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Roundtable: the Mavericks’ biggest trade bust

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Nerlens Noel, Rajon Rondo, or Lamar Odom?

NBA: Denver Nuggets at Dallas Mavericks Jerome Miron-USA TODAY Sports

The Dallas Mavericks have found themselves on the wrong end of trades in recent years, to put it nicely. More specifically, the Lamar Odom, Rajon Rondo and Nerlens Noel trades stand out as the biggest disappointments, given that each came with a good amount of hype. For a variety of reasons, none of those players worked out, and we asked our staff:

Which Mavericks trade was the biggest bust: Lamar Odom, Rajon Rondo or Nerlens Noel? Explain.

Ian Cobb (@SmitheeMMB): The answer can’t be Noel. Dallas gave up virtually nothing for a chance to rehabilitate his career after things went sour in Philly. I was very excited about the player, but even though it didn’t work out, it won’t end up costing the Mavs much beyond missing out on capitalizing on his talent. I wasn’t terribly thrilled about the Odom trade at the time, because giving up a first round pick for a 30+ year old bench piece who plays the same position as your best player just doesn’t do much for me as a concept, and because Odom’s 2010 season was obviously a fluke year. Still, it was pretty shocking to see how immediately Odom cratered, due to a variety of personal issues.

The biggest bust is Rondo, because not only did Dallas give up far more for him than the other two, but also because he was clearly the worst fit. The Mavericks began the 2014-15 season blitzing teams on offense with a floor spacing guard in Jameer Nelson next to Monta Ellis. Nelson was not a worldbeater, but he hit enough threes to keep defenses honest, while sharing ball-handling duties with Ellis so Dallas got the benefit of Monta’s slashing attack. Rondo was an upgrade over Jameer defensively, but he had been a train wreck the previous year and a half in Boston (being several major injuries removed from his heyday), and his profile couldn’t have been more different from Nelson: he couldn’t shoot, didn’t want to shoot, wouldn’t shoot, and he had come to expect the ball to be in his hands constantly, completely stifling the flow offense Carlisle had taught his players to execute so well. Rondo’s—shall we say—“unique” personality was just icing on the proverbial cake. And for all that trouble, Dallas gave up what would become the 16th pick in the draft, along with Jae Crowder and Brandan Wright. It doesn’t get much more disastrous than that.

Jordan Brodess (@Jbrodess): Noel doesn’t belong with these other two trades. I understand why, since it’s one of the few substantial trade moves they’ve made since winning the title. But they gave up pretty much nothing for a chance to see what a young center could do. When you’re in a rebuild you need to hit on moves like that, but only really if you’re giving up a major piece or two. The Mavs didn’t.

There was damage done from the other two trades, but the Rondo trade was in a moment when the Mavs were at least mildly relevant mid-season; and post trade everything felt entirely off balance. The pre-trade roster wasn’t going to make a deep run, but dang they were fun to watch. I’ll admit the idea made me excited at the time, even if I know the fit didn’t make sense.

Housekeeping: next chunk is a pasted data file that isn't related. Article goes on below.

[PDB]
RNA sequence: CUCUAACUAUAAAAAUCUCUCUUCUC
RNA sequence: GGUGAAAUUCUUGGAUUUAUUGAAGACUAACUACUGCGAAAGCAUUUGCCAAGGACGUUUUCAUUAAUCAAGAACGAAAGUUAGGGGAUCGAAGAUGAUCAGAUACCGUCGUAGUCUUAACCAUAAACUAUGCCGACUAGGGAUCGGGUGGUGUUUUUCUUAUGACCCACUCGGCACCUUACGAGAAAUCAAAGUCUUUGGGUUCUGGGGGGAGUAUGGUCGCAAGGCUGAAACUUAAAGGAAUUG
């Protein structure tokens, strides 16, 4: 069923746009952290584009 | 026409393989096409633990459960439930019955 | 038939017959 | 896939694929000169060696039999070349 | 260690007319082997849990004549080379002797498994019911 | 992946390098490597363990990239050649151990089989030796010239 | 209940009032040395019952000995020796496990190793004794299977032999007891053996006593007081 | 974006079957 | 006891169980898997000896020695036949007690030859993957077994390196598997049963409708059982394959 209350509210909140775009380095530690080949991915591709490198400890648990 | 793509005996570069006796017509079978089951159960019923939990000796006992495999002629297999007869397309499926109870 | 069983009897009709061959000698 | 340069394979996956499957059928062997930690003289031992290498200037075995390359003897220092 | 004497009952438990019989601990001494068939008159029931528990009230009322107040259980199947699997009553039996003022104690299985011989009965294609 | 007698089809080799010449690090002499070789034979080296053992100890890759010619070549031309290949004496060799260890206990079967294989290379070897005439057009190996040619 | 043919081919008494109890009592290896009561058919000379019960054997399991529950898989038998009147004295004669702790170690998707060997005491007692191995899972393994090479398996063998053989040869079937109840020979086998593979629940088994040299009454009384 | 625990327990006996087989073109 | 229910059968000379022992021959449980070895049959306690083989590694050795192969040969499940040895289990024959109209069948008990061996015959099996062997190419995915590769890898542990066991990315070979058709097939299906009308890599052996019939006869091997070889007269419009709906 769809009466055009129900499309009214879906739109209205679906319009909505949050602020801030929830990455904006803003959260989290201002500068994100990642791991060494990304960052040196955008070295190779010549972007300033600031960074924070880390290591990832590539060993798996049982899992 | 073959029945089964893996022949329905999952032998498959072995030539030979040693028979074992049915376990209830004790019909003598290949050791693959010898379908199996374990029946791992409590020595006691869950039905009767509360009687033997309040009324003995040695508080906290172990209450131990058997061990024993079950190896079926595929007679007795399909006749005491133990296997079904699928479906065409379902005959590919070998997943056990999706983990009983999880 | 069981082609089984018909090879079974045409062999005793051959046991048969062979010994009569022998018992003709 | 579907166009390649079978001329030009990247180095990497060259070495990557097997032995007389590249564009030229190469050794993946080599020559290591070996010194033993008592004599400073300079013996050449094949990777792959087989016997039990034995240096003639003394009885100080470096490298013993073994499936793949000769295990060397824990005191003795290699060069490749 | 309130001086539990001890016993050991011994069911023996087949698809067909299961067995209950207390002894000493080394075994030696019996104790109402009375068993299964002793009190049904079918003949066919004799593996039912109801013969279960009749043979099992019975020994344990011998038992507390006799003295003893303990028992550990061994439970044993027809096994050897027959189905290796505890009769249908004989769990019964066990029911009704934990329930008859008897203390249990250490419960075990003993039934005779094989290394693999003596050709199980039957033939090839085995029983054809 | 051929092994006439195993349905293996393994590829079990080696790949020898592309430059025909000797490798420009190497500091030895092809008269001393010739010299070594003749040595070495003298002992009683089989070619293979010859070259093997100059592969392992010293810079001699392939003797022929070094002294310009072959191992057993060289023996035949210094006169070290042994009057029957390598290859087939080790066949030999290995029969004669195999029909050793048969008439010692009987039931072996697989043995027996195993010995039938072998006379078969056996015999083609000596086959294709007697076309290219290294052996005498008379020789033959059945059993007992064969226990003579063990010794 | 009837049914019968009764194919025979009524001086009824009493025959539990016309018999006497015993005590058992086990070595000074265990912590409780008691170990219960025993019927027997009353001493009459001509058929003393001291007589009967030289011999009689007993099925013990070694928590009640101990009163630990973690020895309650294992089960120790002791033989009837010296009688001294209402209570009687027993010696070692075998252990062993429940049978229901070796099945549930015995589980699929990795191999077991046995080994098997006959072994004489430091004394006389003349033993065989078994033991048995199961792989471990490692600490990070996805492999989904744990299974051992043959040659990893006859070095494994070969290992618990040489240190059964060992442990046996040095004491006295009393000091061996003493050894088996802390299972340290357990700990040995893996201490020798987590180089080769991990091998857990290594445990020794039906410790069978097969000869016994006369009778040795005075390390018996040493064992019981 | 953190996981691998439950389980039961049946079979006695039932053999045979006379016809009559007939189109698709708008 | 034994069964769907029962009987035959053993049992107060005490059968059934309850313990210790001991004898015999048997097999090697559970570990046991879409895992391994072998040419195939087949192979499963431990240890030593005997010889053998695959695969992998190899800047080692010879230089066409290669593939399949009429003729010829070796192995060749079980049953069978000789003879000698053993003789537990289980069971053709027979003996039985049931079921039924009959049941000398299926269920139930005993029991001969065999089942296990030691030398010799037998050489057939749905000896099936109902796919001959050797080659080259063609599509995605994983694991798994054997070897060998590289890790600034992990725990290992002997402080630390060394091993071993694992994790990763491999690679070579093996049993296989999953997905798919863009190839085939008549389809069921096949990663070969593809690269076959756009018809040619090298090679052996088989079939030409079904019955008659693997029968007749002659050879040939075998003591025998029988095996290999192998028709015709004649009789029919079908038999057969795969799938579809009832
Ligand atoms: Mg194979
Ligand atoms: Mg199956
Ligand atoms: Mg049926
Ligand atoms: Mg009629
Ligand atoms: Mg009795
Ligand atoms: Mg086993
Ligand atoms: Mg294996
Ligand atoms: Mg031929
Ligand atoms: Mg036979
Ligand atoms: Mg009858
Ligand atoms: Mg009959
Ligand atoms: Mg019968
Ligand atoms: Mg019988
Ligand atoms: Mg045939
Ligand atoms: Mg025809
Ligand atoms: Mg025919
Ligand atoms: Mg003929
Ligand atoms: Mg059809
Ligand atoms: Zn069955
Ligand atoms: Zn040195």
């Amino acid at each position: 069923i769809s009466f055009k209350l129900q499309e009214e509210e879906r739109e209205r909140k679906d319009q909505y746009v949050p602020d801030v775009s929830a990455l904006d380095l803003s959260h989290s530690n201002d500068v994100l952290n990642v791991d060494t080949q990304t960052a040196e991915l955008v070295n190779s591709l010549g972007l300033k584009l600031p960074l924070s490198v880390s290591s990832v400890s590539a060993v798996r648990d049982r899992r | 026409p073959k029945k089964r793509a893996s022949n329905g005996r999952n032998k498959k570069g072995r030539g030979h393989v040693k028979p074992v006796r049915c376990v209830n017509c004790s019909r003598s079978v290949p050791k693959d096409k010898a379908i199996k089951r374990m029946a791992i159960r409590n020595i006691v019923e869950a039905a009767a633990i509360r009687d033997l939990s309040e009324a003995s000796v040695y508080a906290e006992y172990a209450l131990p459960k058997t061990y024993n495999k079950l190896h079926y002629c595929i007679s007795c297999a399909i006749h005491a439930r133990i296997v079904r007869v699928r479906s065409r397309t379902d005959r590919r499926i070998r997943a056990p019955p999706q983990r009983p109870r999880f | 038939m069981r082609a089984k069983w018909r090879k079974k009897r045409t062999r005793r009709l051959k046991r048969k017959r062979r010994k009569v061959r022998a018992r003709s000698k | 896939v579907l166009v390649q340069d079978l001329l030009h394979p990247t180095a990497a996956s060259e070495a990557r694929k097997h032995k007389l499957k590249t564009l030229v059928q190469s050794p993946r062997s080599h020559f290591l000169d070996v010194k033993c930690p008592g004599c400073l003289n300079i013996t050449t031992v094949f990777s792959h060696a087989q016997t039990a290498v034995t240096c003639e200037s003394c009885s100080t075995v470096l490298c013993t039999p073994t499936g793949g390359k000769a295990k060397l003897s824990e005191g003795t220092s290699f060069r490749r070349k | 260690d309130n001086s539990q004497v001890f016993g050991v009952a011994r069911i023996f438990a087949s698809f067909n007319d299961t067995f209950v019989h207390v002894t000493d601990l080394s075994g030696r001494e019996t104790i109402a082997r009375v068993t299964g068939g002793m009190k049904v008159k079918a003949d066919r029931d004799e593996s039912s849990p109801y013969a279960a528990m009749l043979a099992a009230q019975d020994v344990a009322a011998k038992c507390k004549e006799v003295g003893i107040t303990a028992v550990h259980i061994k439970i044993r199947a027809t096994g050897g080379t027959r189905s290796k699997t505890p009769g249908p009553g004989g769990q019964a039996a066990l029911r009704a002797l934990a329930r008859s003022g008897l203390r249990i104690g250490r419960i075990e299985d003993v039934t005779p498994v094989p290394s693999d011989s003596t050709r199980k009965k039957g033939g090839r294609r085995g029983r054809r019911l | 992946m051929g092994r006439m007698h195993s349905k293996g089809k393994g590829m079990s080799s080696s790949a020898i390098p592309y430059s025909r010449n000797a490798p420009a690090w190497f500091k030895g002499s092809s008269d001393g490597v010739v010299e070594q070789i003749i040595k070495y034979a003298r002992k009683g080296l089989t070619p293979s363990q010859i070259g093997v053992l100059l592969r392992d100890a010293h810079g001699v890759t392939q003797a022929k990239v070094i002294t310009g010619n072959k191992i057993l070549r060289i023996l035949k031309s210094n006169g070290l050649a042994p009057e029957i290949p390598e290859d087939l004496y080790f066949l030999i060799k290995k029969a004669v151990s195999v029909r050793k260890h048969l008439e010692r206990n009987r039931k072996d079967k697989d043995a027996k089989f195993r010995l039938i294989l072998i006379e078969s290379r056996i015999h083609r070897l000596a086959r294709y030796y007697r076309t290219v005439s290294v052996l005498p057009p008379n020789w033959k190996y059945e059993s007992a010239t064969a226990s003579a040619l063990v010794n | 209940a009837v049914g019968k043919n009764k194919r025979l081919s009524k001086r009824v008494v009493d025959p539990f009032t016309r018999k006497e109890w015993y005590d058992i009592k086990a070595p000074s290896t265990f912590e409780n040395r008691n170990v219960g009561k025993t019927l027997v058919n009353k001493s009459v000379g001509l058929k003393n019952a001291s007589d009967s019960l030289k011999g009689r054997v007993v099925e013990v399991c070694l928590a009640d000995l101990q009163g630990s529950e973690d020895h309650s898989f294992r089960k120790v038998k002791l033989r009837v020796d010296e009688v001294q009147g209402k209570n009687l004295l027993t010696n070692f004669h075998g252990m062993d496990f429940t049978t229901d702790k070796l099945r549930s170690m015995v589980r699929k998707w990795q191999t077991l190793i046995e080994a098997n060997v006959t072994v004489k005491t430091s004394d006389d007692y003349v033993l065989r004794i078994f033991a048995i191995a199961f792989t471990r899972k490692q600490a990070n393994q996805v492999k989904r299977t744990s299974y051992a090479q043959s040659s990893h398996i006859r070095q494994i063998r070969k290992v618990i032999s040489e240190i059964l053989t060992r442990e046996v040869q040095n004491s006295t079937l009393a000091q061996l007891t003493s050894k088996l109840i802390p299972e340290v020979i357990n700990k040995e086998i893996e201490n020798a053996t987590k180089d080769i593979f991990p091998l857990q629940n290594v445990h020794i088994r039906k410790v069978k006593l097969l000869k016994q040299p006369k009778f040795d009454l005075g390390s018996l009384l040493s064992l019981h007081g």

Because of how un-fun they became, and what they had to give up to become un-fun, the Rondo trade is easily the worst. Guys like Crowder and BWright weren’t going to be superstars or lead them to a title. But when you give up young, interesting pieces and the core role players on the roster are removed, it’s hard to get those big fish to sign.

Dalton Trigg (@dalton_trigg): One of the reasons we even have to consider the Noel trade in this discussion is because Donnie Nelson called Noel a “Tyson Chandler starter kit” when the Mavs traded for him last year. No, they didn’t have to give up near as much to get Noel, but the expectations (at least early on) were still pretty high. Unlike the Odom/Rondo trades, where both players were older vets, Noel was a 23-year-old that seemingly had his best basketball ahead of him if he could stay healthy. So even though the Mavs didn’t actually have to give up a first rounder, the trade still has to be considered a big bust because of the expectations that were attached to it.

All that said, the Rondo trade has to be the biggest bust. I’d be lying if I said I wasn’t excited for both the Odom and Rondo trades. I was less excited for the Odom trade because the Mavs let Tyson Chandler walk (the first time), and I knew Odom couldn’t make up for that on the defensive end. With the Rondo trade, I was convinced that the Mavs were going to be contenders. The Mavs were already flirting with the third/fourth seed in the West with Jameer Nelson running the point that season, but they were also pretty bad defensively. I was sure that Rondo was going to help fix that issue alongside Tyson Chandler (he was in his second one-year stint with the Mavs that year). Obviously none of that happened. It was a disaster, and I still have a feeling of regret just thinking about it to this day.

John Howe (@JohnHowe_NBA): I disagree with Dalton. We gave up nothing for Noel. And it’s too early to tell still, in my opinion.

The Dwight Powell trade turned out pretty well, all things considered. Wright hasn’t really done anything since the trade, Crowder wasn’t developing under Rick so it’s tough to say he was going to turn out how he did, all of which leaves Lamar Odom. We gave up value, and got absolutely nothing at all in return. Just terrible. Guy basically never played again upon the trade.